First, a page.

What separates the “best” workplace abusers from the rest?


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Over the years I’ve heard and read countless stories about severe workplace bullying and related behaviors. It’s not pretty stuff. But after a while, patterns emerge, including those associated with perpetrators of the mistreatment.

One of my central observations is that many of the “best” workplace abusers — the ones who get their prey and continually evade being held responsible — are calculating, committed, and smart planners. With task-oriented surgical precision and detachment, they plot and scheme. Like the serial killer who manages to evade capture, they’re usually a step or three ahead of everyone else, with a scary sense of anticipation.

Some enable themselves by occupying positions where they can devote “quality time” to planning. While others do real work or otherwise conduct their lives, the expert bullies use chunks of time to assess and strategize, often obsessively so. They also find ways to access, control, and manipulate information and resources to which others, especially their targets, are not privy. They build relationships and curry favor with various players who may later help them down the road.

In larger organizations, this often means that they need sponsors who enable them or at least let them have free reign. However, in smaller, grassroots organizations, or in those with diffuse power structures, they simply occupy the void while no one else notices.

I won’t attempt to match this proclivity for careful planning against the clinical criteria for conditions such as antisocial personality disorder (psychopathy, sociopathy) or narcissistic personality disorder. While I have no doubt that many of the worst workplace bullies fall into these categories, I’m focusing here on one behavioral trait.

Indeed, I’m simply making connections grounded in years of immersion in this realm: Among those who bully and abuse others at work, the expert planners often rank in the vanguard.


This post was revised in July 2019.

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9 responses

    • You are right on target with this information on adult bullys. It does appear to be obsessive…like a compulsion to targat someone who may be vulnerable or whom the bully creates a situation which places the target in a vulnerable position by maneuvering key individuals around him/her for support while members of this group take aim using various strategies to inflict harm be it emotional, physical, or psychological. Some how they have learned these strategies and feel a deep compulsion to exercise them. The closest parallel to the underlying psychology of these adult bullys is from reviewing literature on middle school bullys. What was shocking about this is the behaviors mirror those of their adult counterparts. There also deep psychological issues underlying these behaviors. Compulsion, desire to inflict harm, lack of remorse, and other disturbing problems.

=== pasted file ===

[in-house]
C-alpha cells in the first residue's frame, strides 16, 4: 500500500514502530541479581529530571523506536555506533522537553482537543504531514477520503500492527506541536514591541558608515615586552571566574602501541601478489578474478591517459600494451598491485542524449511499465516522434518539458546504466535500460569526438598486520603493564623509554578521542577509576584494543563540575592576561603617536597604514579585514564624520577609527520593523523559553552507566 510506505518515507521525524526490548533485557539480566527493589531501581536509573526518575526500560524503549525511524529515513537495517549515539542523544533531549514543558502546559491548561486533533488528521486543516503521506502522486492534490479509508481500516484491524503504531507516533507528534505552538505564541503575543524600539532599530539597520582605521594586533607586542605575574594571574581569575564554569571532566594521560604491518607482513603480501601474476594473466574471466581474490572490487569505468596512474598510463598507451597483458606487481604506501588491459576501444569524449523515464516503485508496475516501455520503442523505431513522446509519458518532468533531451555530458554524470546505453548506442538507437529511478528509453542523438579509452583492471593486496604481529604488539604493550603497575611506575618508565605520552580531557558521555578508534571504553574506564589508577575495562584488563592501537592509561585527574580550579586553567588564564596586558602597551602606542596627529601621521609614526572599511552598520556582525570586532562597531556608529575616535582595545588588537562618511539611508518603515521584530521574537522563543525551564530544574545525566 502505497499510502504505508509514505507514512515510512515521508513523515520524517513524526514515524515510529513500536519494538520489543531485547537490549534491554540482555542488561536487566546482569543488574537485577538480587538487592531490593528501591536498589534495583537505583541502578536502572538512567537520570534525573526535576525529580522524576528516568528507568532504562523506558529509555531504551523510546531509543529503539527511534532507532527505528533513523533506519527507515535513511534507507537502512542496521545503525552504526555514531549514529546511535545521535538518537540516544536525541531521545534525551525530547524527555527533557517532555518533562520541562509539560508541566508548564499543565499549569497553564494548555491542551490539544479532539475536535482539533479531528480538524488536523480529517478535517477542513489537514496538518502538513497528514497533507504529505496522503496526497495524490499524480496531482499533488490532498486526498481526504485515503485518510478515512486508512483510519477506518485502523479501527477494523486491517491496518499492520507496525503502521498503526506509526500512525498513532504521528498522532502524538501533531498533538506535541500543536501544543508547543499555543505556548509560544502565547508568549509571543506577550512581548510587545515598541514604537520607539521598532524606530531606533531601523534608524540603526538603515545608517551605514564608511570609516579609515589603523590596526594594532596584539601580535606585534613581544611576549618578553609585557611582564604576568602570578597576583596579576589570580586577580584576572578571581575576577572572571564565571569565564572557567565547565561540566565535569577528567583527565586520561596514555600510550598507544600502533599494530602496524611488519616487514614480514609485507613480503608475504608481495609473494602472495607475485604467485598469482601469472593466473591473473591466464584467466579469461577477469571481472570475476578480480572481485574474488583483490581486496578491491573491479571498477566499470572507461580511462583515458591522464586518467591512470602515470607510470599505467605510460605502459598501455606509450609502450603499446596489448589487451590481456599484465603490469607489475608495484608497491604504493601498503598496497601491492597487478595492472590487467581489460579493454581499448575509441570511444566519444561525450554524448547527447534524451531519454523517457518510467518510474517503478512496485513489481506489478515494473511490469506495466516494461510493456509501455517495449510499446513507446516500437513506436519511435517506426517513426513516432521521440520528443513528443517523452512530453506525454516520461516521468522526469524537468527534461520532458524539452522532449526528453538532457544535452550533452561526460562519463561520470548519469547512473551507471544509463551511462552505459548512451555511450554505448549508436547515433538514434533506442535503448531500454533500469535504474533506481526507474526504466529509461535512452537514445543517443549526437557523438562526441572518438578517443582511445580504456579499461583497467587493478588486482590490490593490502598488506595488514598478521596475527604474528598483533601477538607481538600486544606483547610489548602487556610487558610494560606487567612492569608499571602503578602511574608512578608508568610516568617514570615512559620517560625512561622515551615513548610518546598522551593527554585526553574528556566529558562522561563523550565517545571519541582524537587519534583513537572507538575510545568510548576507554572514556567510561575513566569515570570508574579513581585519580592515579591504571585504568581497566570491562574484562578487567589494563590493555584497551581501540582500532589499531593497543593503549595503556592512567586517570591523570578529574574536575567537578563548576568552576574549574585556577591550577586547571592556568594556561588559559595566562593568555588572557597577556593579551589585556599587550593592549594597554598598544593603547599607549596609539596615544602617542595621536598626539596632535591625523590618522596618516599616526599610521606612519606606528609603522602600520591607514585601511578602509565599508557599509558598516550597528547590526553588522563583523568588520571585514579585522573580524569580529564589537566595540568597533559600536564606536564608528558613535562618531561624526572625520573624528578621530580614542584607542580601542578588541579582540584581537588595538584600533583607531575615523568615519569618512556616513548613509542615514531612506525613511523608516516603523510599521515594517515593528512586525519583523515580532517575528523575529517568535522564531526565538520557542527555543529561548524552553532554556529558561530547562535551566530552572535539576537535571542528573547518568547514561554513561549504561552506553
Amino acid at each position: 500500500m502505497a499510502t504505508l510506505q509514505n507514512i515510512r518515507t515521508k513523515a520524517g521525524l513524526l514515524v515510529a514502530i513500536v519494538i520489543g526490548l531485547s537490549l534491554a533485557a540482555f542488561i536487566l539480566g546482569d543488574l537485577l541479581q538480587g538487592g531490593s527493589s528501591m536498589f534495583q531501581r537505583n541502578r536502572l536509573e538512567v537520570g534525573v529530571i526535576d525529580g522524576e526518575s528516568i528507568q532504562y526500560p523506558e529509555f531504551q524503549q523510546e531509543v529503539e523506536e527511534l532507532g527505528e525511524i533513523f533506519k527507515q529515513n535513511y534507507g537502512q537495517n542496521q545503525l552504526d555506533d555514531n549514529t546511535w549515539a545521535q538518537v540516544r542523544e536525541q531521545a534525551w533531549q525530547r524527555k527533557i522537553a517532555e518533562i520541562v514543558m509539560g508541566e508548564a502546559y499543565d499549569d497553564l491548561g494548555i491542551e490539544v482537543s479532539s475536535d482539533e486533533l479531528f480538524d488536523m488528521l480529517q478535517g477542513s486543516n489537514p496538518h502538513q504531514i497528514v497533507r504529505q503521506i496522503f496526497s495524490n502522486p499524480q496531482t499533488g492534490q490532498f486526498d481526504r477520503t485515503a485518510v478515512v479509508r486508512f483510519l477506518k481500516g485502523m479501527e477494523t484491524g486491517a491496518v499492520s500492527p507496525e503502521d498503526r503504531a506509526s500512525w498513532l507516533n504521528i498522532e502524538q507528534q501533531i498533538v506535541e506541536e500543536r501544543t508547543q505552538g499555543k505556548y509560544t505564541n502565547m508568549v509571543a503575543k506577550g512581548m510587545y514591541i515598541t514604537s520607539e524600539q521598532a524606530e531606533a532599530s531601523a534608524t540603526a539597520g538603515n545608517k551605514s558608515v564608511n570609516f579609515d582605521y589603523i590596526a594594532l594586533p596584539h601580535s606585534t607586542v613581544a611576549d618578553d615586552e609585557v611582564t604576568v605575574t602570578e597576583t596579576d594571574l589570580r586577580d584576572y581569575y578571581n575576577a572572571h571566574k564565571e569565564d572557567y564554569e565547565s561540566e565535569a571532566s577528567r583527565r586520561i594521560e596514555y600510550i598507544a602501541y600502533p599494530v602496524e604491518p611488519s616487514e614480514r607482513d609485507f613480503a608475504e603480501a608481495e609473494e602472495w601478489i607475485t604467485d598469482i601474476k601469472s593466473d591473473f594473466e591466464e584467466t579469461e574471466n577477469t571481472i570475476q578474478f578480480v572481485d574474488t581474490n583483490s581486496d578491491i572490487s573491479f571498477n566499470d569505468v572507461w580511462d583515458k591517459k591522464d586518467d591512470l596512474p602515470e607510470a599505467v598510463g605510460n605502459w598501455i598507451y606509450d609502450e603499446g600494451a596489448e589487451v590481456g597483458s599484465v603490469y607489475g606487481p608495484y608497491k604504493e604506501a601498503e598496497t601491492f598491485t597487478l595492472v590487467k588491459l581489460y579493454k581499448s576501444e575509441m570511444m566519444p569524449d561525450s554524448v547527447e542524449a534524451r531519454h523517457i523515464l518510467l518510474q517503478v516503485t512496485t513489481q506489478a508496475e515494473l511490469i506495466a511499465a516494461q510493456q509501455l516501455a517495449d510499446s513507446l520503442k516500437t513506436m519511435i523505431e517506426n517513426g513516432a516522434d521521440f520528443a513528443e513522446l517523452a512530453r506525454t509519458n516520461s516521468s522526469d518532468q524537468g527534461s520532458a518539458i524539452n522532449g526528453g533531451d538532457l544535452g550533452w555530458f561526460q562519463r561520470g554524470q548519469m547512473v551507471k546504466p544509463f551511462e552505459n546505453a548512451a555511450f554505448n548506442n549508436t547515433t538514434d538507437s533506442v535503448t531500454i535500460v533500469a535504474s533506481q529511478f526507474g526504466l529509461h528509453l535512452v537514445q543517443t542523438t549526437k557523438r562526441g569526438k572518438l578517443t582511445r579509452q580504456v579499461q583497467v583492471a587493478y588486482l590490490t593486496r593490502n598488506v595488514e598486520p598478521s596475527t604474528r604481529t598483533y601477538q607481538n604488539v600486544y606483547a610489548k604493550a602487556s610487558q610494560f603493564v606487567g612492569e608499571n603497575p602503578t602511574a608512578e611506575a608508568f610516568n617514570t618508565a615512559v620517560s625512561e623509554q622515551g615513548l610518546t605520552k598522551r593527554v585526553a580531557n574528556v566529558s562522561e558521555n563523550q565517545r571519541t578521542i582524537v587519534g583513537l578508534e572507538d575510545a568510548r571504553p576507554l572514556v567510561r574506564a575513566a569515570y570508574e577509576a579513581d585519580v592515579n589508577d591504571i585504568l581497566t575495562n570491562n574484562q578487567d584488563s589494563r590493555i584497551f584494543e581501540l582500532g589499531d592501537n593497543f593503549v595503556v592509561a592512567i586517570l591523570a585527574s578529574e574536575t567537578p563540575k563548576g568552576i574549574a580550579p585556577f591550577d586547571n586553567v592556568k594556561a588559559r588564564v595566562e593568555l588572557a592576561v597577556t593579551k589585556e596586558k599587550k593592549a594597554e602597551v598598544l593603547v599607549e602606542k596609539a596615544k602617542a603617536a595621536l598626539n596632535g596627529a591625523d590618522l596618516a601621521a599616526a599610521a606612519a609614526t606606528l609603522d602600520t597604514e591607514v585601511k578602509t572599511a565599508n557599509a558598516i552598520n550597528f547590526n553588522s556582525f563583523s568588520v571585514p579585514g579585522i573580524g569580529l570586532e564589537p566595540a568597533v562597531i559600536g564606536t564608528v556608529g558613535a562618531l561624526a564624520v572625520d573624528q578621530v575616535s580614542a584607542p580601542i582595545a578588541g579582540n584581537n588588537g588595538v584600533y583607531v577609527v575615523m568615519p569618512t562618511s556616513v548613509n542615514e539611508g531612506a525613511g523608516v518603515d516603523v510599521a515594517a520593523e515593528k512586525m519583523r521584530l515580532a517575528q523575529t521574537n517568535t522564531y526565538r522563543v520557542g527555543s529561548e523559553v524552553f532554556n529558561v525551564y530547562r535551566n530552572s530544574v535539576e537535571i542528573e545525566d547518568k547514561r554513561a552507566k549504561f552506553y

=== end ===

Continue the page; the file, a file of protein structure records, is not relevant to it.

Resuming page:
• Hi David, this is excellent, so familiar, so useful. I would love to discuss it further with you regarding best defenses.

        Priscilla, your comments are very helpful, very salient.

  1. Thank you for bringing light to this area. As a social worker for over 26 yrs of experience, I have experienced bullying in my profession, not just by fellow social workers, but many other helping professionals; psychiatric nurse, pastor and my worst experience by a seasoned psychologist. I named those who bully (trained in the helping profession) “Expert Bullies” when I started teaching workshops about bullying experienced by helping profession. Fact is, these educated and highly trained professionals have access to the best of ammunition used to threaten, manipulate, conspire against and the skill to time it just right = No witnesses, create fake notes or complaints, and set it so the target looks crazy. On the flip side of this are the targets who are also educated and trained helping professionals who get to see the train coming a long way back. The impact is even more tragic. Who would believe that people with these letters after their names would be so cynical?

    No one, this is train #2. Final blow….they often have HR reps with their own power issues backing them.

  2. The targets of my bully boss were pons in her calculated, planned attacks. There were patterns of days when she would attack, but in addition when you were at your lowest (parent in the hospital for example) she always gave you an extra kick in the stomach in efforts to push you mentally over the edge. At the beginning of every school year, the staff knew who was in the bulls eye. Her lieutenents were prepped, landmines set and situations choreographed early for the year. This is why the adjective to describe her was “evil”. She never lead the school; rather was passionate about felling the most competent teachers. She was obsessed and it became the game and bonding activity of her mob- who were also hand picked for being unqualified and underperforming thus non-threatening to her and they shared her jealousy and envy of the beloved and respected teachers. The phrase used by colleagues after a target broke was “And then they came for me”.

  3. Hi David, this is excellent, so familiar, so useful. I would love to discuss it further with you regarding best defenses.

    • Hi Janet, thanks for your good words. I wish I had an easy-made set of best defenses. Instead, somewhat reluctantly but realistically, I advise people to “think like a sociopath” in terms of anticipating what a skilled workplace abuser will do.

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